U.S. v. Windsor, Marriage Equality, and State Law: Considerations for Same-Sex Couples Who Travel or Reside Outside of Marriage Equality States **

The Supreme Court’s decision in U.S. v. Windsor was fantastic news for same-sex immigrant couples: their marriages are now valid for U.S. immigration purposes. United States Citizen (USC) spouses can finally petition for their same-sex noncitizen spouses, USC parents for their same-sex noncitizen married sons or daughters, and much more.

However, while the Windsor decision answered many questions regarding federal recognition of same-sex marriage, it also resulted in new questions regarding the application of the law in the majority of states that do not recognize same-sex marriage. Post-Windsor, will a valid same-sex marriage that took place in a jurisdiction that recognizes same sex marriage still be void in a state that does not?

For example, if a same-sex couple living in Washington (which recognizes same-sex marriage) crosses state lines into Oregon (which does not), does that valid marriage suddenly become void upon entry into Oregon and then suddenly valid again the second that couple crosses state lines back into Washington? At this point, the answer appears to depend on whether the marriage is being examined through the lens of federal or state law.

For immigration purposes, the Board of Immigration Appeals (BIA) recognizes the “place of celebration” rule, under which “the validity of a marriage is determined by the law of the State where the marriage was celebrated.” Matter of Lovo-Lara, 23 I. & N. Dec. 746, 753 (BIA 2005). However, under DOMA, regardless of what the state recognized, the federal government was barred from defining a same-sex union as a marriage.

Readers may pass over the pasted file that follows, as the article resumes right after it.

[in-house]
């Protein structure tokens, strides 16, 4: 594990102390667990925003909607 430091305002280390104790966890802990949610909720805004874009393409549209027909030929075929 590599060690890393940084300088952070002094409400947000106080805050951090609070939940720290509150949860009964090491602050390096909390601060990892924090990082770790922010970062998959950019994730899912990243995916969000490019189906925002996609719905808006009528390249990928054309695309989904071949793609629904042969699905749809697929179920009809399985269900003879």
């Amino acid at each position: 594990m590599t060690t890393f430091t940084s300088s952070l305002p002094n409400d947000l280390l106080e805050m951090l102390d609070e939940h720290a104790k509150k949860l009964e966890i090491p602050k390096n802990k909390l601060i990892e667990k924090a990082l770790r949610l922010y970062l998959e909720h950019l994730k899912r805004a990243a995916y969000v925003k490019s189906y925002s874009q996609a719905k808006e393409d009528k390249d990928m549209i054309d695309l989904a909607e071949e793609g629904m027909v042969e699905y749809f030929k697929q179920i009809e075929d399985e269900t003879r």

Post-Windsor, the BIA has affirmed the place of celebration rule and lack of federal recognition is no longer an issue. Matter of Zeleniak, 26 I. & N. Dec. 158 (BIA 2013). So if our couple was married in Washington State, Canada, or any other marriage equality jurisdiction, that marriage is valid for immigration and other federal purposes during the entirety of their travels. If our couple instead resides in Oregon and traveled to Washington or Canada to marry, their marriage will remain valid under federal law after their return to Oregon. Because no U.S. state with marriage equality maintains a residence requirement to marry there, our couple could theoretically enter a marriage equality state, obtain a marriage license, marry, and return to their home state all on the same day with a marriage valid under federal law.

However, regardless of the fact that the federal government will recognize the marriage as valid for its own purposes, for state law purposes, that marriage will be void in the majority of states that do not recognize same-sex marriage. One very relevant implication of this disparity is divorce. Because half of marriages end in divorce, and because state law governs divorce, this is a significant issue for married same-sex couples living in non- marriage equality states. Although their marriage may be federally valid, because it is void under state law, they may not be able to divorce there.Unlike with marriage, all states maintain residency requirements for divorce, with six months to a year being most common. Even Nevada, with the shortest residency requirement, still requires a period of six weeks.

The above discussion raises the question: Can a marriage recognized by both the jurisdiction of celebration and the federal government really be against the public policy of a state such that the Full Faith and Credit Clause of the U.S. Constitution does not demand recognition? Or are we left to resolve the issue through legislation? This conflict in applying federal and state law will no doubt continue to be litigated in the months and years to come.

**This blog was penned by Heather Fathali. Heather is a 3rd year law student at Seattle University School of Law who spends her spare time working with Greg Boos at Cascadia Cross-Border Law.